Ketamine Anesthesia, Efficacy of Electroconvulsive Therapy, and Cognitive Functions in Treatment-Resistant Depression

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Electroconvulsive therapy (ECT) is the most effective treatment for drug-resistant depression (DRD). Because a single infusion of ketamine may exert both a rapid antidepressant effect and a quick improvement of cognition, the aim of the present study was to assess whether ketamine, as an anesthetic drug for ECT, can augment the antidepressant activity of the procedure and/or exert a beneficial effect on cognition.


A total of 11 male and 34 female patients with DRD, aged 21 to 75 years, were included in the study. Fifteen patients (group 1) received only thiopental anesthesia, 15 patients (group 2) had their second and third ECT sessions with ketamine, and 15 patients (group 3) had ketamine for the second, fourth, sixth, eighth, and tenth sessions. Depression intensity was measured by the 17-item Hamilton Depression Rating Scale. Cognitive functions were measured before and after ECT, assessing visual-spatial abilities, verbal auditory memory, working memory, and executive functions.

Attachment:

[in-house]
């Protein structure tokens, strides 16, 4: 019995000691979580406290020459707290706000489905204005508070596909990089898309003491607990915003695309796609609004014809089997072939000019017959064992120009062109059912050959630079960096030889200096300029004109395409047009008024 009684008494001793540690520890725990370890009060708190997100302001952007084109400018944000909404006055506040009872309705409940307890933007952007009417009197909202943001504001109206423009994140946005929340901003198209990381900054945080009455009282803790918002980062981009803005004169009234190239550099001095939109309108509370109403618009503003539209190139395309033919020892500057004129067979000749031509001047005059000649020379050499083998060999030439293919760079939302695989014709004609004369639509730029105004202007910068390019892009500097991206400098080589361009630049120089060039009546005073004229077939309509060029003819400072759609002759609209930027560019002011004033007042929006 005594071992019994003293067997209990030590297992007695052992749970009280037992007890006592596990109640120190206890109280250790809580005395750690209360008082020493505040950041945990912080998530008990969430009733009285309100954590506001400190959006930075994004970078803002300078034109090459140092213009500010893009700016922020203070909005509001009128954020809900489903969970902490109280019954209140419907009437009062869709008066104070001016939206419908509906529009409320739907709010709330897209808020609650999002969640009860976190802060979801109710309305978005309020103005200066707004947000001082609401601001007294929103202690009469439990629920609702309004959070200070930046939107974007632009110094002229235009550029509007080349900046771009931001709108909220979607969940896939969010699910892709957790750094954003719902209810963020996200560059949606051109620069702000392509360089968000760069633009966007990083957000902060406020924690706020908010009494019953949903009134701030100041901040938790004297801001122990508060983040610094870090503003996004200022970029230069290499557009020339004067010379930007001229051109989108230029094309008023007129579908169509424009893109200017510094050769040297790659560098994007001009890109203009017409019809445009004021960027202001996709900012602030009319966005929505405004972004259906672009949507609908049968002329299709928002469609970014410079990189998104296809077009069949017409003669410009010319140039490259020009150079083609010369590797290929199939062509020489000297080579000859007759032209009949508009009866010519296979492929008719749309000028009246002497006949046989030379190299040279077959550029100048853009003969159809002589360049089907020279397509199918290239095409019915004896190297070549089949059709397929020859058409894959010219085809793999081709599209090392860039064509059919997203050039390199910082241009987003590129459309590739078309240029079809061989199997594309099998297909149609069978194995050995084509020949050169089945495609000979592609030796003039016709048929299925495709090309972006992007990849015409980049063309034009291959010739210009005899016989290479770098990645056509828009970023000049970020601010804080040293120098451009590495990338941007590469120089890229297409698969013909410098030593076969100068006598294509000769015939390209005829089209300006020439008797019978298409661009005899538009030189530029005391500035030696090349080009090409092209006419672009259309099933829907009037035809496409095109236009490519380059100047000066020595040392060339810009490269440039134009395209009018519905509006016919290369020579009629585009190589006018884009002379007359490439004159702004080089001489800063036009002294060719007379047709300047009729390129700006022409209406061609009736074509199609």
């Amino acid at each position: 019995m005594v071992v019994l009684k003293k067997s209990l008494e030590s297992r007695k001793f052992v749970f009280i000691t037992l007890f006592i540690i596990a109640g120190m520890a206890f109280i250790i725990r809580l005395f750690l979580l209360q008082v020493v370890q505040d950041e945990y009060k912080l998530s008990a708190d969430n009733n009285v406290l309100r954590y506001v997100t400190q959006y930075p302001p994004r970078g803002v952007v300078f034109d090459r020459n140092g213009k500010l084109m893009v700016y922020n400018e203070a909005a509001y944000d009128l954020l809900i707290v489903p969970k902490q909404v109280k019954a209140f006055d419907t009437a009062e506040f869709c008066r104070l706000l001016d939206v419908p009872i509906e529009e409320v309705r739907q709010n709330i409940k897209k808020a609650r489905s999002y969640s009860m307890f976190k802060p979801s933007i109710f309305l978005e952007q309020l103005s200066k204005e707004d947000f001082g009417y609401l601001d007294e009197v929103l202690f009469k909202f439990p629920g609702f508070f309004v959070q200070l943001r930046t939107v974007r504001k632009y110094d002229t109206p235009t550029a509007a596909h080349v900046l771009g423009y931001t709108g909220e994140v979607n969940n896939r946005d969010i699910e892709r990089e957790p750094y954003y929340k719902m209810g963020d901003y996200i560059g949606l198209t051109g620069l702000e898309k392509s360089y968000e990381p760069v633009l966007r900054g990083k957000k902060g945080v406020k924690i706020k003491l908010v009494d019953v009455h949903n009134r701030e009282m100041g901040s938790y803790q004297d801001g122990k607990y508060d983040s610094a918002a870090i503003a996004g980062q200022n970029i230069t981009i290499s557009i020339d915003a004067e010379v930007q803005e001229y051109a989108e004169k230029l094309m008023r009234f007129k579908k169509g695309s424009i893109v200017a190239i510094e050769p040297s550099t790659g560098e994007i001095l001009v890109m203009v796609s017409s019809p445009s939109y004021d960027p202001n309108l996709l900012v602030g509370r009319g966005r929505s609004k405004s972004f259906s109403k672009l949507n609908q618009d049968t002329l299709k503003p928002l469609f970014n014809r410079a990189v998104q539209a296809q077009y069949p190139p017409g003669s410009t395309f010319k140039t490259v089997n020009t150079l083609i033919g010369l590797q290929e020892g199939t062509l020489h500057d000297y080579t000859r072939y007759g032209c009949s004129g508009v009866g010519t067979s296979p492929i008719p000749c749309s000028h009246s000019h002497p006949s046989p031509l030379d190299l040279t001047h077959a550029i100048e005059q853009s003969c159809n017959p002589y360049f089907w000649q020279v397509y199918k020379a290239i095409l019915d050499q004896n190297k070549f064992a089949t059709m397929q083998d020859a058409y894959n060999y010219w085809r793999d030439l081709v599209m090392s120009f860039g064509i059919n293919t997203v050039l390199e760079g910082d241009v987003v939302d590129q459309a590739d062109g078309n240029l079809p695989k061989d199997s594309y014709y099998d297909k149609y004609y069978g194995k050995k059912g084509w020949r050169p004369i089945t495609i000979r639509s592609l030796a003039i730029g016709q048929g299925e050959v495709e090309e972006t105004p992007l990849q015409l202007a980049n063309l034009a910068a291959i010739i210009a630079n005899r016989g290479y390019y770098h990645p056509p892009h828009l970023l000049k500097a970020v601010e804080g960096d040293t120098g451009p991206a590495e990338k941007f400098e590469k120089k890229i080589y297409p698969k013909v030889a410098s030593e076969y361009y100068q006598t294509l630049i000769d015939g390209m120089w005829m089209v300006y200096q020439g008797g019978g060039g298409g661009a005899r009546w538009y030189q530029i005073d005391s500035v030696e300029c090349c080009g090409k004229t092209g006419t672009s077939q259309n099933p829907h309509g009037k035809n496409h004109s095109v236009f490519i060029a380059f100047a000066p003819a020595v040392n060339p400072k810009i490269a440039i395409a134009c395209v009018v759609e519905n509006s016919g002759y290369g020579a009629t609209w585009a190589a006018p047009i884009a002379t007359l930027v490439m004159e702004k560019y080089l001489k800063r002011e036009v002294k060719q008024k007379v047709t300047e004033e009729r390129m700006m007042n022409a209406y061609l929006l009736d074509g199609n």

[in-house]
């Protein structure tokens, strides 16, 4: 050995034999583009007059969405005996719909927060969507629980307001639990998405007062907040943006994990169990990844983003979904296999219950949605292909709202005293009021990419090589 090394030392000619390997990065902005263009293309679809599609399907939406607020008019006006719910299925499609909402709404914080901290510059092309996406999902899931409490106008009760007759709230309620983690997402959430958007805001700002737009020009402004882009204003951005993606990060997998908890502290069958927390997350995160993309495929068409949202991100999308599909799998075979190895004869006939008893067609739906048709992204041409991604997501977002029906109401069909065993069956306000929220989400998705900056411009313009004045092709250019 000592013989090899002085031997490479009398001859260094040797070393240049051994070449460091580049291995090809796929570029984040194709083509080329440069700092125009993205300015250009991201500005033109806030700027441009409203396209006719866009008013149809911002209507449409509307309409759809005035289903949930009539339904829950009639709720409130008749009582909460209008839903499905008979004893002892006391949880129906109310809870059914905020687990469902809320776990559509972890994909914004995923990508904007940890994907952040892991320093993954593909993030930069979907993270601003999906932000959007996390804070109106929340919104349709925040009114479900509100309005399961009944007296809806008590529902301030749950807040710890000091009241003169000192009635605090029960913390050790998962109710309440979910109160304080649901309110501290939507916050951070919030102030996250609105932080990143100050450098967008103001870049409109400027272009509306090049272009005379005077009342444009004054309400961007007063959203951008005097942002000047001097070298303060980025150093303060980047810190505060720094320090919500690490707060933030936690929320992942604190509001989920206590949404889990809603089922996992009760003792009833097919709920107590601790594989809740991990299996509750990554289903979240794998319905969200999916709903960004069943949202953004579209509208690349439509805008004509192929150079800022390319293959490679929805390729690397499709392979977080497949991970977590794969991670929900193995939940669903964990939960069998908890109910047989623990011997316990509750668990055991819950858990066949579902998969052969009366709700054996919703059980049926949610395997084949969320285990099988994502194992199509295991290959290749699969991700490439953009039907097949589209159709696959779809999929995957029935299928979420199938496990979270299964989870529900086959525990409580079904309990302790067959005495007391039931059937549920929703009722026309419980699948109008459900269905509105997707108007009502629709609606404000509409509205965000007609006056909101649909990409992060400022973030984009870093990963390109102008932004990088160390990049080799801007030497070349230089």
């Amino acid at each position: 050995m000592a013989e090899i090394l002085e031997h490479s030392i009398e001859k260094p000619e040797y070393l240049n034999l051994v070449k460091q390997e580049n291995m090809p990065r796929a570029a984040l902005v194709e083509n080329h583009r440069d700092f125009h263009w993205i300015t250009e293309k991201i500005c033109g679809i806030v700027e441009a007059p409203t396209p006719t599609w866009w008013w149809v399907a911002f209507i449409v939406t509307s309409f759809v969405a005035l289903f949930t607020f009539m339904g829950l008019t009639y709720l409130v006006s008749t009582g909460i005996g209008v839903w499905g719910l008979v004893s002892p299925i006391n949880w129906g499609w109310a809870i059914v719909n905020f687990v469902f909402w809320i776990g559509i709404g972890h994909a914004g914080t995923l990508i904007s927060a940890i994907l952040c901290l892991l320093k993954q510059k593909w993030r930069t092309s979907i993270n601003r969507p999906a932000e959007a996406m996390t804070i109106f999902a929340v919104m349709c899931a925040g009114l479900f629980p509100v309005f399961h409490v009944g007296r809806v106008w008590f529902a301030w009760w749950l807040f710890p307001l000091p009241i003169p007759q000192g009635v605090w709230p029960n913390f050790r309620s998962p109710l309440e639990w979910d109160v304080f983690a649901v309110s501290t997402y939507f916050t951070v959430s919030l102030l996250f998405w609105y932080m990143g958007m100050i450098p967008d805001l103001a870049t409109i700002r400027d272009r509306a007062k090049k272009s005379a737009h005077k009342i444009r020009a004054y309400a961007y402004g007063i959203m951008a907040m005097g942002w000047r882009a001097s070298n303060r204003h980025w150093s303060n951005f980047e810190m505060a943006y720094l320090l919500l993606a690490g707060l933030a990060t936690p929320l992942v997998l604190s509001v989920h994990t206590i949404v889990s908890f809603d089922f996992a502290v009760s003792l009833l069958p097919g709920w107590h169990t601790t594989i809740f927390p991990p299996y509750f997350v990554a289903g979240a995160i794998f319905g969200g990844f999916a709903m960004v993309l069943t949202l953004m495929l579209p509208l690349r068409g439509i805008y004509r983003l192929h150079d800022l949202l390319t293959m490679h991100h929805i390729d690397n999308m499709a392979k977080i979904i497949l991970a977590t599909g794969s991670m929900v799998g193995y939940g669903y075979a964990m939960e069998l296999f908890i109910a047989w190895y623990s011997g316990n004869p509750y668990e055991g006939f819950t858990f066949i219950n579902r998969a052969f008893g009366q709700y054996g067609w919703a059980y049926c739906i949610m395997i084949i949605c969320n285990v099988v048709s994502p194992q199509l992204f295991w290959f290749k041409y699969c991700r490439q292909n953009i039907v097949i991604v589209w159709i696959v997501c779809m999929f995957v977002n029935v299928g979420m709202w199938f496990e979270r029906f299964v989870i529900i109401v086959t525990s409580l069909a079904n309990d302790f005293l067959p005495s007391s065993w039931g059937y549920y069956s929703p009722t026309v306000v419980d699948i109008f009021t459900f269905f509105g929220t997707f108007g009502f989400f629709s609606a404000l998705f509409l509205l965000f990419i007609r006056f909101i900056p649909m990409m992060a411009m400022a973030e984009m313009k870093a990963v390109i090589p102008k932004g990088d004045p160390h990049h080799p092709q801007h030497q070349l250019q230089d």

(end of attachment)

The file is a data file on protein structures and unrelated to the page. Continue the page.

Before the ECT, the mean (SD) intensity of depression was 32 (6) points on the Hamilton Depression Rating Scale and the mean number of ECT sessions was 10.8 (1.5), with no difference between groups. After the last ECT session, the intensity of depression was significantly lower in group 3, compared with group 1. Cognitive assessments after ECT showed a more marked worsening in verbal memory in patients with added ketamine anesthesia.


The addition of ketamine may be connected with better antidepressant efficacy of ECT, compared with only thiopental anesthesia. However, patients with added ketamine had worse results on some of the indices measuring verbal memory.

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